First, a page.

- The Washington Times - Wednesday, March 14, 2001

The Metropolitan Police Department has begun to resolve its communication problems with the deaf but has yet to fulfill the requirements of a legal settlement.

"I think we're probably at a good 50 [percent], if not more, in terms of meeting the agreement, in terms of compliance," said Nola Joyce, a senior police official who is leading much of the effort.

The department has missed almost all of its deadlines to implement the requirements, which now are being carried out, officials said. They include:

• Installing TTY machines devices that let deaf persons make and receive telephone calls in the seven police district stations.

• Announcing to officers at roll call procedures for dealing with deaf persons.

• Distributing to officers information cards that explain resources and rights that deaf persons have when dealing with the police.

• Employing a sign-language interpreting company that can provide certified interpreters within 90 minutes at all times.

A lack of coordination within the department led to the delay in complying with the terms of the settlement, said Steve Gaffigan, senior executive director for the Office of Quality Assurance.

"A couple of balls got dropped, but I think we picked them up very quickly, and we're moving forward now," he said.

The Washington Times first reported Feb. 22 that the Police Department had failed to implement major portions of a legal agreement that called for communication improvements with the deaf.

City and police officials on Nov. 22 signed the settlement with the Disability Rights Council of Greater Washington and Vernon Shorter, a deaf man who was jailed in 1997 on a burglary charge that later was dropped.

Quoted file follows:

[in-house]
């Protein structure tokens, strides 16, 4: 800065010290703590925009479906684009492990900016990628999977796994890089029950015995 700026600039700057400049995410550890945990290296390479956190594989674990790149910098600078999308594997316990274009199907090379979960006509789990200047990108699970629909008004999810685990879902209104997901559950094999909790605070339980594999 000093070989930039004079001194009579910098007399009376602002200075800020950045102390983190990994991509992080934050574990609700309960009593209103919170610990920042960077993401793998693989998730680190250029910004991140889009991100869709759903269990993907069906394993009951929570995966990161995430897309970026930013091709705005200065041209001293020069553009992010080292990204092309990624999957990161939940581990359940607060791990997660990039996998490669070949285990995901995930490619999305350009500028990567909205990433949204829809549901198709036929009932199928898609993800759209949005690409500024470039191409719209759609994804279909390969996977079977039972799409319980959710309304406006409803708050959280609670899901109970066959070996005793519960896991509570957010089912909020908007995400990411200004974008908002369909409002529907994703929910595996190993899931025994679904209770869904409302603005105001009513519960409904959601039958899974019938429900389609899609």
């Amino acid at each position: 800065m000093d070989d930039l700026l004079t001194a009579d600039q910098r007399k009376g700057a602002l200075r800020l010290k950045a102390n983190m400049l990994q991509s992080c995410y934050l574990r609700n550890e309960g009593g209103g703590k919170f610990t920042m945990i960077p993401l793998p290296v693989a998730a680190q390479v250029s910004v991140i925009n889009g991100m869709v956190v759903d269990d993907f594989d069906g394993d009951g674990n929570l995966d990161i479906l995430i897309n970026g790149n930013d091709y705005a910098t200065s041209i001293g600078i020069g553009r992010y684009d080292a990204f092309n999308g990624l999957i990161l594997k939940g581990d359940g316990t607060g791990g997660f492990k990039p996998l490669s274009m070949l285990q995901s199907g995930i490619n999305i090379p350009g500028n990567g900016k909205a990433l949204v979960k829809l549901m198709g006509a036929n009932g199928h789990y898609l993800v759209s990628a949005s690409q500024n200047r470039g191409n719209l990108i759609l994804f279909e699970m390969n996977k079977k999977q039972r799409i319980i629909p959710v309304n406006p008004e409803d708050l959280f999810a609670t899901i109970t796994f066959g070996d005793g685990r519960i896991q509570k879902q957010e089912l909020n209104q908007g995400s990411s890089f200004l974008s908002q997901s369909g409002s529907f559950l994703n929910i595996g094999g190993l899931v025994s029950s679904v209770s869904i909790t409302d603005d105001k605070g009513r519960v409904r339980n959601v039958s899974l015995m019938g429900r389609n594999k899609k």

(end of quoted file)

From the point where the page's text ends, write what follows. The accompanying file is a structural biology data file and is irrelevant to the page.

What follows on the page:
Mr. Gaffigan said the department has installed TTY machines at the seven district stations. But officials said no one in the department knows how to use the devices.

Training began Monday and the phone numbers will be announced at the end of this week or early next week, Mr. Gaffigan said.

Police are catching up on the requirement to issue to officers information cards for deaf persons. The cards explain their right to have the services of an interpreter within 90 minutes, among other things.

Mr. Gaffigan said police have written the final draft of the information cards, and the disability rights council is reviewing it.

On Monday, the department began announcing to officers at roll call new procedures for dealing with the deaf a provision advocates for the deaf say is one of the most important.

Sealing a contract with a sign-language interpreting company has been more problematic. Police signed a "purchase order," or temporary contractual agreement, with Birnbaum Interpreting Services of Silver Spring but "they've raised questions about getting there within 90 minutes," Mr. Gaffigan said.

"It's an interim agreement we've put in place to make sure we have service," he said.

"There's some real problems with that purchase order process," said Elaine Gardner, the attorney who sued the Police Department for the Disability Rights Council. "I'm not real satisfied with that."

Ms. Gardner, of the Washington Lawyers Committee for Civil Rights and Urban Affairs, said the Police Department is under budget pressures and had to wait until October, when the new fiscal year begins, to get a permanent contract.

The District has a significant deaf population, with the presence of Gallaudet University, the world's largest liberal arts university for the deaf, and scores of federal agencies that hire deaf workers.

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